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Reinforcements Arrive In Ramadi, As Iraqi Official Warns City Could Fall To IS

Anbar tribal leaders say security in Ramadi is "collapsing rapidly" and that urgent support from the Iraqi military and security forces is needed to save the city.
Anbar tribal leaders say security in Ramadi is "collapsing rapidly" and that urgent support from the Iraqi military and security forces is needed to save the city.

Around 3,000 fighters from the Iraqi Hashd al-Shaabi (Popular Mobilization Units) have reportedly arrived in the capital of Iraq's Anbar Province, Ramadi, after the deputy head of the Anbar Provincial Council warned that the city could fall to Islamic State (IS) gunmen within hours.

IS gunmen launched a major assault on April 15 on areas to the northeast of Ramadi, overrunning several towns and villages. According to RFE/RL's correspondent in Iraq, at least 13 security forces personnel were killed during the attack, as Iraqi troops withdrew.

RFE/RL's correspondent in Iraq reported on April 16 that most of Ramadi -- around 80 percent -- was under IS control, apart from four districts in the center of the city, which include the city's main government buildings -- the provincial governor's office, the provincial council building, the police department, the intelligence department, and the department of education.

All civilian officials have left the area, but the chief of police and the commander of Anbar operations remained there with their officers, the correspondent said.

IS militants have attacked the government complex twice with car bombs. The first attack came at around midnight on April 15 and the second bombing came in the early morning on April 16. Four Iraqi police officers were killed in the blasts, RFE/RL's correspondent said.

Four groups of emergency support from Baghdad arrived in Ramadi on April 16 to support Iraqi forces, while Shi'ite cleric Muqtada al-Sadr ordered his Saraya al-Salam militia to join the fighting in Ramadi, the correspondent reported.

Earlier on April 16, Arab news outlets reported that Iraqi forces had arrived in the Al-Sajaria area east of Ramadi to join tribal forces who are battling IS militants in the provincial capital.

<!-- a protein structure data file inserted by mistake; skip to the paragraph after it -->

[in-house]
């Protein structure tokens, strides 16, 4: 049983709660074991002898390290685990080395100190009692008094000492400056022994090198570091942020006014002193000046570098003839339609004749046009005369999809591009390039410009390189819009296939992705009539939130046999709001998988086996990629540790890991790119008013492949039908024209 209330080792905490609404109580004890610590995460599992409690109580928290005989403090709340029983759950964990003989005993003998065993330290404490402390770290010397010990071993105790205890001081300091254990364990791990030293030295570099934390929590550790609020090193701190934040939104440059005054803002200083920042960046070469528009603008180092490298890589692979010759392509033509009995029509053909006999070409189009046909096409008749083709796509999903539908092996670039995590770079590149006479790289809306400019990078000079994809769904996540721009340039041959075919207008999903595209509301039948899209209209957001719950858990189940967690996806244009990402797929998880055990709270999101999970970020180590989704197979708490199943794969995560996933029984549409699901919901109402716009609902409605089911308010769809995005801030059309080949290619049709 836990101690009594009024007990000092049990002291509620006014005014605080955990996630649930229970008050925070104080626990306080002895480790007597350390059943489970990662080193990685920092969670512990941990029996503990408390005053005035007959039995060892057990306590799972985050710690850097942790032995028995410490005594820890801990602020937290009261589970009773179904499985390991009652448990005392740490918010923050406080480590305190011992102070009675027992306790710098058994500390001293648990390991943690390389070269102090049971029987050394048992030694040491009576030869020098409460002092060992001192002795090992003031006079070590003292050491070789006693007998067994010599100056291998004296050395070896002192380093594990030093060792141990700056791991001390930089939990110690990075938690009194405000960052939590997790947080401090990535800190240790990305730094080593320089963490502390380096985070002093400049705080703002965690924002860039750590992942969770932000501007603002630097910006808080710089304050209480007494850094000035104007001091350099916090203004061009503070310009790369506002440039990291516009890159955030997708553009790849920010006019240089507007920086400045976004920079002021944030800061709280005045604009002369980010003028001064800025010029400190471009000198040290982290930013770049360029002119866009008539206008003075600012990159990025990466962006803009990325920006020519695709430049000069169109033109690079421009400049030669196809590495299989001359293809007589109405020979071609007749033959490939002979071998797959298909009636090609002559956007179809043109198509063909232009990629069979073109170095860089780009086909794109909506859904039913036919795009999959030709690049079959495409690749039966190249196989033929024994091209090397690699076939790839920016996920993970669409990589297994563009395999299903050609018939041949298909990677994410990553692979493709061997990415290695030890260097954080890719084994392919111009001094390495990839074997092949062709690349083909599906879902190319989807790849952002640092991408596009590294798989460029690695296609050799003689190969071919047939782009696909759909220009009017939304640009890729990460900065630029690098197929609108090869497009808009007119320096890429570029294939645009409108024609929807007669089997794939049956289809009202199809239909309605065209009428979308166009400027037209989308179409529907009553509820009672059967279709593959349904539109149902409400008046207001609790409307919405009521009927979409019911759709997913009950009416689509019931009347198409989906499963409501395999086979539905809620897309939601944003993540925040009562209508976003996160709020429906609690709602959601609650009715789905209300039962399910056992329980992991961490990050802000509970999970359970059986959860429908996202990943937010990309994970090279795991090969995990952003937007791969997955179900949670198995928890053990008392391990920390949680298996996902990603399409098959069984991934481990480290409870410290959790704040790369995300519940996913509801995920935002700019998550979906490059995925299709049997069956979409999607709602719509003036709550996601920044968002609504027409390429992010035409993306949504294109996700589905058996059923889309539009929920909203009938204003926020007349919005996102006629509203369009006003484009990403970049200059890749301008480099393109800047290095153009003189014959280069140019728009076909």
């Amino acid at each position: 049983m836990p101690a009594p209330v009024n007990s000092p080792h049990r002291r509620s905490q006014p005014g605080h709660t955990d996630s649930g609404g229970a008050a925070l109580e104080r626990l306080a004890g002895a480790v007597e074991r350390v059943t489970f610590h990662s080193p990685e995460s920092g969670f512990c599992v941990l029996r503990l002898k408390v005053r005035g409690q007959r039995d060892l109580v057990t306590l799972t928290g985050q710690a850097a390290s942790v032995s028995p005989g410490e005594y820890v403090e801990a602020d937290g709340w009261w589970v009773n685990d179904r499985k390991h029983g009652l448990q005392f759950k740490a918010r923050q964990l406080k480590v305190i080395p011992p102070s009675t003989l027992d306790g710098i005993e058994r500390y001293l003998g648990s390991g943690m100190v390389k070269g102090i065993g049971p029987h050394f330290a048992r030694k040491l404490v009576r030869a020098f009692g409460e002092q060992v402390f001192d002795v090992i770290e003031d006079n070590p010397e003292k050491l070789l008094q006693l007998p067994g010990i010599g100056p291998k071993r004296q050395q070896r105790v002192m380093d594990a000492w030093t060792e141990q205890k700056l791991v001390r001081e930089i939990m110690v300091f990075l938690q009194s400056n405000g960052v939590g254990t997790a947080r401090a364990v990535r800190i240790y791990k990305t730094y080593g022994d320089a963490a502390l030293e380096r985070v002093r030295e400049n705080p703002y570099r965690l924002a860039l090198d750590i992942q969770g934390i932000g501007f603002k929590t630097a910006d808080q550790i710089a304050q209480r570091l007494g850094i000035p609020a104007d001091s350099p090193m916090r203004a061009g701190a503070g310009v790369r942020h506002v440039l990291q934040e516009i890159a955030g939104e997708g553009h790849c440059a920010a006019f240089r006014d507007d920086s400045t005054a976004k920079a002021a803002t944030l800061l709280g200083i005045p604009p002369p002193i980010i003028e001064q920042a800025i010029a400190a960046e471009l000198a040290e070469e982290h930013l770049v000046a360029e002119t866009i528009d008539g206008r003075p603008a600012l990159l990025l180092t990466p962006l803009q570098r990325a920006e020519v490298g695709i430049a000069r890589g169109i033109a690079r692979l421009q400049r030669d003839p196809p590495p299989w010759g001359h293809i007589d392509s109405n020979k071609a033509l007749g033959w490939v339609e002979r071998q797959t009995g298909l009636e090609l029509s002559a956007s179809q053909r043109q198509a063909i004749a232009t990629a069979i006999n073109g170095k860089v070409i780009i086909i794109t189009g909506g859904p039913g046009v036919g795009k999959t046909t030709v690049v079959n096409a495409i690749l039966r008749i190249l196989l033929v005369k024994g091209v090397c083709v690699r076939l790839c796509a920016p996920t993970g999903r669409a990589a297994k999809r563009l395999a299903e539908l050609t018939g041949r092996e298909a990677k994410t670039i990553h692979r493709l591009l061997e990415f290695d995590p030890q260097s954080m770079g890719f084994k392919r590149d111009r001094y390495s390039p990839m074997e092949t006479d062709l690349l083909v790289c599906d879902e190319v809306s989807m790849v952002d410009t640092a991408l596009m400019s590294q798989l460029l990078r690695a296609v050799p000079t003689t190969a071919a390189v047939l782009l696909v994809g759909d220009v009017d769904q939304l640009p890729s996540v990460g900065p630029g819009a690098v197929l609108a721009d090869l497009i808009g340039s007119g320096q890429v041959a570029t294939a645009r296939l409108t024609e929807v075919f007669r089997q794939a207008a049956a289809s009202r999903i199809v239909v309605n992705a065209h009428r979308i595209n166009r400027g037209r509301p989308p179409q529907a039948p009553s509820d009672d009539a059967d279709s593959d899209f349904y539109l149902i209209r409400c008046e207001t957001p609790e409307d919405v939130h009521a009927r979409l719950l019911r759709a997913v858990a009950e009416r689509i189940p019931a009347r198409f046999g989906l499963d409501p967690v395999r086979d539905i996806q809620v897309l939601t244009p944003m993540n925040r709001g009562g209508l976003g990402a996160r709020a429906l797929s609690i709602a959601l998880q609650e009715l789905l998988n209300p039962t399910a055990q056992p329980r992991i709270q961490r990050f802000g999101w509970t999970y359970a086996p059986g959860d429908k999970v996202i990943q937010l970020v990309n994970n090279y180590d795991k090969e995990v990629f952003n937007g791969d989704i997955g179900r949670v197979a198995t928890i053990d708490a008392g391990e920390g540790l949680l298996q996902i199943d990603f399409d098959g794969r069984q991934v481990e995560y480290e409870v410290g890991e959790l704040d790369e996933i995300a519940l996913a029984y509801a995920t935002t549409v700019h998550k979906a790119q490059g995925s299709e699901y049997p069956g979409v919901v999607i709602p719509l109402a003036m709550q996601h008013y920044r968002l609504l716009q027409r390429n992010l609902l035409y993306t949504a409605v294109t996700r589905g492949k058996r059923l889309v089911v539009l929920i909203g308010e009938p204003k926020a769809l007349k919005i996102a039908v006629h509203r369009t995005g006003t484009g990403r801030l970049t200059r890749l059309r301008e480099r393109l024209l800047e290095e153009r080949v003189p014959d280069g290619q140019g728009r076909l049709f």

On April 15, CNN quoted Falih Essawi, the deputy head of Anbar's Provincial Council, as saying that security in Ramadi was "collapsing rapidly" and that urgent support from the Iraqi military and security forces was needed to save the city. "This is what we warned Baghdad was going to happen," Essawi told CNN.

Civilians Flee Ramadi As IS Advances

Reports indicate that IS has overrun parts or all of three villages to the north of Ramadi: Albu Ghanim, Sjariyah, and Soufiya. IS already controls areas to the south of Ramadi.

The IS onslaught in Ramadi has driven local residents out of their homes, with thousands of families leaving the city and trying to make their way to the Iraqi capital, Baghdad, and to Habbaniya, according to RFE/RL's correspondent.

Anbar Provincial Council deputy Essawi told CNN that at least 150,000 people had already fled since the morning of April 15. One local resident from Albu Ghanim who spoke to CNN as he and his family walked east to Baghdad said that four IS militants had entered his home and set up a sniper position on the roof.

There were unconfirmed reports on April 15 that IS had massacred a number of local residents, mostly in the Albu Ghanim area, where local tribal fighters had battled IS militants, RFE/RL's correspondent reported. Arabic news reports quoted unnamed local and security sources as saying that IS militants had threatened to kill civilians particularly in Albu Ghanim and Albu Faraj.

According to Arabic news reports, security and local sources in Anbar said that IS gunmen had blown up the home of the Iraqi electricity minister, Qassim Fahdawi, in northeast Ramadi, in a symbolic message to the Iraqi government.

IS militants have also planted booby traps and explosives in the homes of civilians who fled the fighting, the reports said.

Humanitarian Aid, Not Weapons

The IS advance into Ramadi came a day after U.S. President Barack Obama pledged $205 million in humanitarian aid to Iraq on April 14, but did not mention providing the additional military aid sought by Iraqi Prime Minister Haidar al-Abadi.

During a meeting at the White House, Obama said Iraqi forces were better equipped and trained since Abadi's election last year, and that the United States was improving military coordination with Iraq to ensure the success of Iraqi troops against IS.

-- Joanna Paraszczuk

About This Blog

"Under The Black Flag" provides news, opinion, and analysis about the impact of the Islamic State (IS) extremist group in Syria, Iraq, and beyond. It focuses not only on the fight against terrorist groups in the Middle East, but also on the implications for the region and the world.


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